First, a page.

This book is short and reads fast, but it covers its topic--how the compass came about and how navigation was changed by its use--very well. It talks about how navigation worked before the compass (dispelling the myth that ships hugged the coastline to avoid getting lost). It looks worldwide for evidence of magnets used for direction finding throughout history, not always for use in navigation. All in all, a fun and informative book.

3-0 out of 5 stars What was the riddle?
There are a variety of interesting facts presented, but the narrative fails. Aczel organizes his comments around a visit to Amalfi, Italy. According to the book, he arrives in Amalfi to celebrate the birth of Flavio Gioia, a celebrated 13th century Amalfi native whom locals credit with inventing the compass. Wanting to know more about Flavio, he goes to an Amalfi library for research reading. The result is this little tome. At the book's conclusion, our investigative reporter looks up at the understanding librarian, provides words of appreciation and leaves.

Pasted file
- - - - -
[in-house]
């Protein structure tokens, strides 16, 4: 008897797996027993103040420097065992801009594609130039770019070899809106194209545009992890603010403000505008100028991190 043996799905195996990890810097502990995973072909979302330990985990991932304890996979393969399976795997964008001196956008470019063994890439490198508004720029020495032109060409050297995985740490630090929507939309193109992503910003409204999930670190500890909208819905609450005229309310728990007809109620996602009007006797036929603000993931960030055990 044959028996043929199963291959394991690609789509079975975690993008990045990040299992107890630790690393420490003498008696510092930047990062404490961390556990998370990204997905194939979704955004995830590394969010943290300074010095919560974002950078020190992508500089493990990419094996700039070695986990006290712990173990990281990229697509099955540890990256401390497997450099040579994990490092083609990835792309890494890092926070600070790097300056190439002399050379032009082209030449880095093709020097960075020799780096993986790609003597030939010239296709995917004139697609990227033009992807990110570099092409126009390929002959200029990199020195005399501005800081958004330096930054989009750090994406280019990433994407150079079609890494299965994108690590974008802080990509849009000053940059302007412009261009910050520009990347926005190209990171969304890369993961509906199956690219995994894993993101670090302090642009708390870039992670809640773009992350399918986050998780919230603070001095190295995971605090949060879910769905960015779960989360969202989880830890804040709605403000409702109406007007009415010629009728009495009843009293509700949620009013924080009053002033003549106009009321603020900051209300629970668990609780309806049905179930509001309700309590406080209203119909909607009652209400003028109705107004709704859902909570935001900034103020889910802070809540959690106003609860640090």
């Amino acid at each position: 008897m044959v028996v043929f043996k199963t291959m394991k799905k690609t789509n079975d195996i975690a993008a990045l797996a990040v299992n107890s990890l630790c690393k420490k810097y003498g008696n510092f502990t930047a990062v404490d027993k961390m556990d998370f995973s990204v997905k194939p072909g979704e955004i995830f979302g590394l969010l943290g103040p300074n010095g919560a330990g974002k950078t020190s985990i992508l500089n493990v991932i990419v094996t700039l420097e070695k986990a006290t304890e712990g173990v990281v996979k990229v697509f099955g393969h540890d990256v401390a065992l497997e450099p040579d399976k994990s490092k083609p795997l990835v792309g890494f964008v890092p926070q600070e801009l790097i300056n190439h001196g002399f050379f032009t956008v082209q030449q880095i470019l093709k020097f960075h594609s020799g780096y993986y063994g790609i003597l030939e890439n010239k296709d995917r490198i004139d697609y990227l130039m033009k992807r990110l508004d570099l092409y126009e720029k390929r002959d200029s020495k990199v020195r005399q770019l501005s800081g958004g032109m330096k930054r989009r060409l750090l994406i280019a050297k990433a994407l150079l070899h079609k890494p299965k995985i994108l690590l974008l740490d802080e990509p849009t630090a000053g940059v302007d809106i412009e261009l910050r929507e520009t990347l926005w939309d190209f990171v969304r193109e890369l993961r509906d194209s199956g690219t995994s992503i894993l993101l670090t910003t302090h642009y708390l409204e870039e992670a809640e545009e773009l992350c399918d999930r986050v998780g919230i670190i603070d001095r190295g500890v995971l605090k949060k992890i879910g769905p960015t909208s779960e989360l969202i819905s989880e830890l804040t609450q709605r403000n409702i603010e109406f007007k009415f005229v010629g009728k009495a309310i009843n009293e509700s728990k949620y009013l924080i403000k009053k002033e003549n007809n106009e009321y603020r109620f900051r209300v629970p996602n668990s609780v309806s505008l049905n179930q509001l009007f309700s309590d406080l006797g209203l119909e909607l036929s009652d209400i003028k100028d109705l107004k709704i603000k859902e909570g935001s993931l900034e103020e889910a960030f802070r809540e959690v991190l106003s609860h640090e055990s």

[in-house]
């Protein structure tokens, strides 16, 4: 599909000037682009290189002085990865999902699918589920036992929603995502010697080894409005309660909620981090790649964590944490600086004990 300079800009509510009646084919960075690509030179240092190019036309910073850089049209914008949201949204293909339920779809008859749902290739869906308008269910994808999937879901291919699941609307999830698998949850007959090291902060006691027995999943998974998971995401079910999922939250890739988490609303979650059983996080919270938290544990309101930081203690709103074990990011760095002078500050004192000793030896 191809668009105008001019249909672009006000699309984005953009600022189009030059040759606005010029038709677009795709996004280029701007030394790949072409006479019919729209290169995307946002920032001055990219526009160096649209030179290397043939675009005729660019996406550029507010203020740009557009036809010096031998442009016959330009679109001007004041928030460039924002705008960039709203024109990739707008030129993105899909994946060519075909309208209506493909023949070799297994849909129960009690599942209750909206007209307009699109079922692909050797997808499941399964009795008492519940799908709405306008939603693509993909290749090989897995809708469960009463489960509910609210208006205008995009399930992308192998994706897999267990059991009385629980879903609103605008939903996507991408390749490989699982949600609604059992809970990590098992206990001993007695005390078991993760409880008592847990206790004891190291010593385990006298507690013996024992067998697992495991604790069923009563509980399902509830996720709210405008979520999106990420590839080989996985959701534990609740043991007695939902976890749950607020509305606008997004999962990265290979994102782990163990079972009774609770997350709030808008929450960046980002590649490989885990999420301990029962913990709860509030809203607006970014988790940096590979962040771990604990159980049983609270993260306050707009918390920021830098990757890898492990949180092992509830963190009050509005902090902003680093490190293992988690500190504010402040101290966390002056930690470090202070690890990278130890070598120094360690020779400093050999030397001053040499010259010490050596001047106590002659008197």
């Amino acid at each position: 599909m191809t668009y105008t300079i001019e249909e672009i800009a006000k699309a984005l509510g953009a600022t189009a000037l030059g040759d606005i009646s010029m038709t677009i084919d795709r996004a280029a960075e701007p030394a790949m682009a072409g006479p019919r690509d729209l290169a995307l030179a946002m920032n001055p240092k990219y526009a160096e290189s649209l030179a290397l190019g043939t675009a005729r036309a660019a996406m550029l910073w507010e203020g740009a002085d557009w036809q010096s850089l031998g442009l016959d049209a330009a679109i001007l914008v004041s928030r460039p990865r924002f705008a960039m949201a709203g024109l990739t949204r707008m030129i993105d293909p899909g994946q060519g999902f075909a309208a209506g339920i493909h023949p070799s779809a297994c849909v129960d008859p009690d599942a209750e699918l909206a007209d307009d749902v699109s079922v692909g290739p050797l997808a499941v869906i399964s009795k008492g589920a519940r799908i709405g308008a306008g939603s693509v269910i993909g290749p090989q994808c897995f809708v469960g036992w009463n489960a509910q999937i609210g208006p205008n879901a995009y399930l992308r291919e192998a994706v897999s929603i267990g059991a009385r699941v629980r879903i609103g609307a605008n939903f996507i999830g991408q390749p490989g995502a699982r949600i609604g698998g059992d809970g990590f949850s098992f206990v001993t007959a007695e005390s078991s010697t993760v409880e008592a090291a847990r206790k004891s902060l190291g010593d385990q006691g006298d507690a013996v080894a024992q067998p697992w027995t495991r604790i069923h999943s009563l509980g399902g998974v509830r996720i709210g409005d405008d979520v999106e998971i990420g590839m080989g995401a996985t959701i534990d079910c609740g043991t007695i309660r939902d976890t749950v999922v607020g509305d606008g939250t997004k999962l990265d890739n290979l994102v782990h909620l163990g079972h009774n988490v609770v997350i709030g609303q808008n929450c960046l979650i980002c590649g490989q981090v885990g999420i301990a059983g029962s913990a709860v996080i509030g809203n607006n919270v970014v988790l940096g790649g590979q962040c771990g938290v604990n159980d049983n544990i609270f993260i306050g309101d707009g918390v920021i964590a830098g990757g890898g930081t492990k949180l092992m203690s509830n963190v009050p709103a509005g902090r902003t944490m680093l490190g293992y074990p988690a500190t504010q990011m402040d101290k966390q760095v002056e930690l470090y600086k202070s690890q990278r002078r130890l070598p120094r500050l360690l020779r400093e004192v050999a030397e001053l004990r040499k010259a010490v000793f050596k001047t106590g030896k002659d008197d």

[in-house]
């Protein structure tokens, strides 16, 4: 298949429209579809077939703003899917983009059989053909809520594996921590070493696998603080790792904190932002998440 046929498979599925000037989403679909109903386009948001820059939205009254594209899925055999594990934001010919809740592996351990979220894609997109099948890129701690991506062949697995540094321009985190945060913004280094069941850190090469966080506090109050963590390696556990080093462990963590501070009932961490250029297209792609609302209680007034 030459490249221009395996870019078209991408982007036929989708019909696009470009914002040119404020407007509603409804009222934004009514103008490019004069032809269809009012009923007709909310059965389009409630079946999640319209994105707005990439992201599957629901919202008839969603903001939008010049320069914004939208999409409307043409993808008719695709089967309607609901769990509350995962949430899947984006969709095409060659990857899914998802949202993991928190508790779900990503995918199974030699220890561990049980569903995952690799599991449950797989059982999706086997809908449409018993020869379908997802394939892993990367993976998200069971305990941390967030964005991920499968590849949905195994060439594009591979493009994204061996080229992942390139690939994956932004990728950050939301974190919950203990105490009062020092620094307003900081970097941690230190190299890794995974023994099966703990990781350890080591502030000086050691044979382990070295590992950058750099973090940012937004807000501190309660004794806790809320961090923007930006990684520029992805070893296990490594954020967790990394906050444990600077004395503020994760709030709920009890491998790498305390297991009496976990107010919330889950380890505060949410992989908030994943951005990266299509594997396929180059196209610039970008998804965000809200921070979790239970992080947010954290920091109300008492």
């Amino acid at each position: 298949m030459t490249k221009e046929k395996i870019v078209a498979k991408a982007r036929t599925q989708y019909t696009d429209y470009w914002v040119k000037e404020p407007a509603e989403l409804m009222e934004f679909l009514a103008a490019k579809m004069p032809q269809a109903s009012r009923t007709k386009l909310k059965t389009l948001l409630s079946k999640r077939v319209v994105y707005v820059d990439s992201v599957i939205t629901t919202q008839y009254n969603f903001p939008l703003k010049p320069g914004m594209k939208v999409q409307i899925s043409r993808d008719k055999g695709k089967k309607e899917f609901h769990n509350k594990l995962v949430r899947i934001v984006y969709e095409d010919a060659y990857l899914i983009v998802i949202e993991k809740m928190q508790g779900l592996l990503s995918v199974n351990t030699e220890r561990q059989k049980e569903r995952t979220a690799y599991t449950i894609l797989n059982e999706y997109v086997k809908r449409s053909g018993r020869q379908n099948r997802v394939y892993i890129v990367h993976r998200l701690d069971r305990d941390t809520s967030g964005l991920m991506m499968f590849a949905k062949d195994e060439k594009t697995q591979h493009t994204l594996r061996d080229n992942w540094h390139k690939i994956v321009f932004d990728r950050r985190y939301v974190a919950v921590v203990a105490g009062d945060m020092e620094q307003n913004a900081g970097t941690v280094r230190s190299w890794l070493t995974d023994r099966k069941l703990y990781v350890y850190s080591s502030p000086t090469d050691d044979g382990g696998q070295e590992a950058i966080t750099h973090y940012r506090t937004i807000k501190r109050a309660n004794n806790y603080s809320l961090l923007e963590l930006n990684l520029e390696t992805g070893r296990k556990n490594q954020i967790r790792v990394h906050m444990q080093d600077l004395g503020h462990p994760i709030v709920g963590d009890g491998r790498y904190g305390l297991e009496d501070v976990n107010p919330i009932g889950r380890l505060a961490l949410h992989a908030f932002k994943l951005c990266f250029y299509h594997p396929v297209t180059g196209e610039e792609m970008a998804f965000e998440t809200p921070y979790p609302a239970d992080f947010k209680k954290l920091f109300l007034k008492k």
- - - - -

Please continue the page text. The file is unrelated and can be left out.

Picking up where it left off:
We then learn that the first known use of magnetic direction devices was Chinese divination practice, now known as Feng Shui. It seems the first use of a compass was architectural. The Chinese liked having their front doors facing the auspicious south. Sometime around 1100, someone in Italy discoved Feng Shui navigation. It seems Feng Shui architectural tools were equally useful for turning a boat's bow to the south. Further, the always inventive Italians put the device in a box for easy divination during off shore religious services. This was particularly useful during inclement weather.